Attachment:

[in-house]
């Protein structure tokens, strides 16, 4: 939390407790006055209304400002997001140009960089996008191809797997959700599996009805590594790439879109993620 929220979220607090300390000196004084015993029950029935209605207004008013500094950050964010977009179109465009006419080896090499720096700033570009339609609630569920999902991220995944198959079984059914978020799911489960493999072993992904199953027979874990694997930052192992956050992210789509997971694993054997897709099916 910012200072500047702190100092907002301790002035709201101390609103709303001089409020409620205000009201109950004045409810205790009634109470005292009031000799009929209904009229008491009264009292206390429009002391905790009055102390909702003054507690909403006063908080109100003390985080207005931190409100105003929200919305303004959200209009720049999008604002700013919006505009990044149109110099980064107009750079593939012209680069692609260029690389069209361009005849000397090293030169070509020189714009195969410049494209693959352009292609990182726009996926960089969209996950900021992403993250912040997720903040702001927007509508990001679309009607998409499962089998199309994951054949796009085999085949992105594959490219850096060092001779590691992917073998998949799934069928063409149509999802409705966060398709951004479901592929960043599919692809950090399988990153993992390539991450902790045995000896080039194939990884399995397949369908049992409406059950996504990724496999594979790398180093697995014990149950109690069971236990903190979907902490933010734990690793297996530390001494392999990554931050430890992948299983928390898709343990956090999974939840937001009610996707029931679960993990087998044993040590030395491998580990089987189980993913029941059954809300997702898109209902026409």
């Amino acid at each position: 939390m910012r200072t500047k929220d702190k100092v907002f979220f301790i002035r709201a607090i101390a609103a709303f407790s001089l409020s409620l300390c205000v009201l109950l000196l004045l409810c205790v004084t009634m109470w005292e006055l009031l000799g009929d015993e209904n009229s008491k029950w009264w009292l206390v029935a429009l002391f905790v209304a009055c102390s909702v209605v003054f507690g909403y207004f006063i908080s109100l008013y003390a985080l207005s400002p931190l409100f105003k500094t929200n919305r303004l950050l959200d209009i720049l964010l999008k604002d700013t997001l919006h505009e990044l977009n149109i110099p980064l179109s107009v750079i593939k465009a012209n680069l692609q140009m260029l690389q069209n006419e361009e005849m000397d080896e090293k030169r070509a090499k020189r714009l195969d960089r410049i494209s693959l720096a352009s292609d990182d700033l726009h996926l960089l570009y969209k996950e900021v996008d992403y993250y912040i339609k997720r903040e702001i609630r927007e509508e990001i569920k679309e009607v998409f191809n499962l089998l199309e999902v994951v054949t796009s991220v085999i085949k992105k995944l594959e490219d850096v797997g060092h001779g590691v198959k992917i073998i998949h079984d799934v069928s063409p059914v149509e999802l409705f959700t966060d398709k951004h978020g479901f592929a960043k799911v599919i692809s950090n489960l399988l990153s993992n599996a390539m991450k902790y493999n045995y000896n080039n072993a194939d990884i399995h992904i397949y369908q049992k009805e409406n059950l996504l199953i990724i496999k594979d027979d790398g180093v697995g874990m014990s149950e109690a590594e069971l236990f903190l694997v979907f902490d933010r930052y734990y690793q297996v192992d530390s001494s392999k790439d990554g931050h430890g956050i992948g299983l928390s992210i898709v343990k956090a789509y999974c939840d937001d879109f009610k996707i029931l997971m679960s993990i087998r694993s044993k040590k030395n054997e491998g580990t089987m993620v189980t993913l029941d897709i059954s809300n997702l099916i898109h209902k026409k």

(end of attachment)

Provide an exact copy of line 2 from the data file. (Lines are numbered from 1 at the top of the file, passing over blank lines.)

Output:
């Protein structure tokens, strides 16, 4: 939390407790006055209304400002997001140009960089996008191809797997959700599996009805590594790439879109993620 929220979220607090300390000196004084015993029950029935209605207004008013500094950050964010977009179109465009006419080896090499720096700033570009339609609630569920999902991220995944198959079984059914978020799911489960493999072993992904199953027979874990694997930052192992956050992210789509997971694993054997897709099916 910012200072500047702190100092907002301790002035709201101390609103709303001089409020409620205000009201109950004045409810205790009634109470005292009031000799009929209904009229008491009264009292206390429009002391905790009055102390909702003054507690909403006063908080109100003390985080207005931190409100105003929200919305303004959200209009720049999008604002700013919006505009990044149109110099980064107009750079593939012209680069692609260029690389069209361009005849000397090293030169070509020189714009195969410049494209693959352009292609990182726009996926960089969209996950900021992403993250912040997720903040702001927007509508990001679309009607998409499962089998199309994951054949796009085999085949992105594959490219850096060092001779590691992917073998998949799934069928063409149509999802409705966060398709951004479901592929960043599919692809950090399988990153993992390539991450902790045995000896080039194939990884399995397949369908049992409406059950996504990724496999594979790398180093697995014990149950109690069971236990903190979907902490933010734990690793297996530390001494392999990554931050430890992948299983928390898709343990956090999974939840937001009610996707029931679960993990087998044993040590030395491998580990089987189980993913029941059954809300997702898109209902026409």